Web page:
How Bilateral Tensions Affected U.S. Companies in China

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Tensions between U.S. and China

Trade tensions between the U.S. and China started a long time ago, but it is hard to determine for how long tensions would continue to dominate the headlines. An annual business sentiment survey conducted by the American Chamber Commerce in Shanghai and consultancy PwC China contains many interesting details.

According to a business sentiment survey, half of the companies believe that tensions will last at least three years. Interestingly, last year only 30% of companies that took part in the survey expected that result.

Moreover, 27% of companies expect that tensions will last indefinitely, compared with just 13% last year. This survey shows that U.S. companies in China are increasingly fretful that tensions between the countries will continue in the future.

Tensions between the U.S. and China remain the top concern for American companies in China. Government officials in both countries should keep in mind that these tensions created huge problems for the companies. It is worth noting that, tensions between the largest economies started before the pandemic. However, the coronavirus pandemic exacerbated the situation.

Moreover, Washington threatens to blacklist Chinese technology companies on national security grounds. As a reminder, one of the world’s largest smartphone makers Huawei is struggling to cope with problems, due to U.S. sanctions. This example underlines the severity of the problem.

Tensions and politics

Bilateral tensions continue to affect the companies but there is another issue as well that has the potential to escalate the situation in 2020. U.S. President Donald Trump wants to stay for another term.  This week, he again raised the idea of separating the U.S. and Chinese economies also known as decoupling. According to President Trump, his country would not lose money if the countries no longer did business.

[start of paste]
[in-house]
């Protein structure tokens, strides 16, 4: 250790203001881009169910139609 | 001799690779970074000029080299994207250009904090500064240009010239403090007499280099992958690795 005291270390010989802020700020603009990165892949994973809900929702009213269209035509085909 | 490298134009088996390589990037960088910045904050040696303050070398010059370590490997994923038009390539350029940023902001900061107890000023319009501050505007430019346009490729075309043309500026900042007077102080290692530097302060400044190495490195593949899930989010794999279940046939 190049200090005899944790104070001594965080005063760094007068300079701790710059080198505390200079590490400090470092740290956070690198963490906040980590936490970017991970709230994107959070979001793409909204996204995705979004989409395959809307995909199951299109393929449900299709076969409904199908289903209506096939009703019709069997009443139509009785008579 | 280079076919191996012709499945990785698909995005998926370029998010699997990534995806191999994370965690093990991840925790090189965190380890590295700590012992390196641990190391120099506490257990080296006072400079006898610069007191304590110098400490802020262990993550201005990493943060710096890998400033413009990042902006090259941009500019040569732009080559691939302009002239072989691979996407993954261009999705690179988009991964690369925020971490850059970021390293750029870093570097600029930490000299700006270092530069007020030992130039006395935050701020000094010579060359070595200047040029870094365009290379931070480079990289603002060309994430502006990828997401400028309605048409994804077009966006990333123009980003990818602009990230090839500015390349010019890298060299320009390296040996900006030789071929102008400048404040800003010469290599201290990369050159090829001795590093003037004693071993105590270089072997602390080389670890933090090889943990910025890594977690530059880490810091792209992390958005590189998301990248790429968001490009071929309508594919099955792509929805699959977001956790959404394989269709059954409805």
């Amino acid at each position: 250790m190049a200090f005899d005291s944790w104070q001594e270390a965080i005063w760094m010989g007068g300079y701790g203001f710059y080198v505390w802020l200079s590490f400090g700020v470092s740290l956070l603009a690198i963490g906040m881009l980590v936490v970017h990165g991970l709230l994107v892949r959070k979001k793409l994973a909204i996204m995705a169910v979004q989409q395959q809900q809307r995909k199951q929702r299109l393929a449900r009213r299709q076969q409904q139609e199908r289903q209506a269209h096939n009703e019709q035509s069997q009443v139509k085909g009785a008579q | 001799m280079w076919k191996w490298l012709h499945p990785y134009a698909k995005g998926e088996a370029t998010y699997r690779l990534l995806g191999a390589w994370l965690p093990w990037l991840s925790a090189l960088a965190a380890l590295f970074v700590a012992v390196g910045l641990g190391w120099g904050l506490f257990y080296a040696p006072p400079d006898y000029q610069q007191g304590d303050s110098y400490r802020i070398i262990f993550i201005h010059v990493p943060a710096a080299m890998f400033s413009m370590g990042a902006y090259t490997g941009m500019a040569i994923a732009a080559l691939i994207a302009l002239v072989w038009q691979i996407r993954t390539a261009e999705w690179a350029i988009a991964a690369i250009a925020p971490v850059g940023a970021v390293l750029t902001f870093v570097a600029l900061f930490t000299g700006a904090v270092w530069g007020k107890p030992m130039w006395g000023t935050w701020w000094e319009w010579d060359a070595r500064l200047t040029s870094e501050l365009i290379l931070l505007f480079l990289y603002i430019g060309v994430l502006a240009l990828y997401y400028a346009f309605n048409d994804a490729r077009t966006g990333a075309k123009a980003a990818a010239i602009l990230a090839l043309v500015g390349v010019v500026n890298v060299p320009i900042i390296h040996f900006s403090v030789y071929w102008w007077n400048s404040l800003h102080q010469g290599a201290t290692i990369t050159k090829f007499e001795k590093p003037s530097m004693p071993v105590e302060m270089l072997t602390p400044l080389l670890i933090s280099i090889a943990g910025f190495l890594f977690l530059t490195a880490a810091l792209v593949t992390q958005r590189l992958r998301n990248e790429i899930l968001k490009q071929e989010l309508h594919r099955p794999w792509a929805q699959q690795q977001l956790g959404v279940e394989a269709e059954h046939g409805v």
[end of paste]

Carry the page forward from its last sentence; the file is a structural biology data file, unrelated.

According to the survey conducted by the American Chamber Commerce in Shanghai and PwC China, only 29% of firms plan to increase their investment in China in 2020. Last year, the result was 47%. As can be seen from the data, companies are not willing to invest due to the ongoing situation. It is hard to blame them after taking into account, bilateral tensions and economic uncertainty caused by the coronavirus pandemic.

Interestingly, 32% of respondents said they believe the deterioration in relations was affecting their ability to retain both local and expatriate staff.

Hopefully, the number of companies with a pessimistic five-year outlook fell from 21.1% in 2019 to 18.5% in 2020. According to the report, the improvement may be attributable to the Phase One trade deal. However, pessimism remained historically high.

As a reminder, the American Chamber of Commerce in Shanghai and PwC China conducted the survey from June 16 to July 16. Moreover, 346 companies took part in this survey.

Hopefully, more than 90% of respondents plan to stay in China. It is worth noting that, around 70% of more than 200 companies own or outsource production in China. They do not plan to shift manufacturing to other countries. Interestingly, less than 4% are shifting some production back to the U.S. Also, 14% of companies plan to relocate some production to other to non-U.S. locations.

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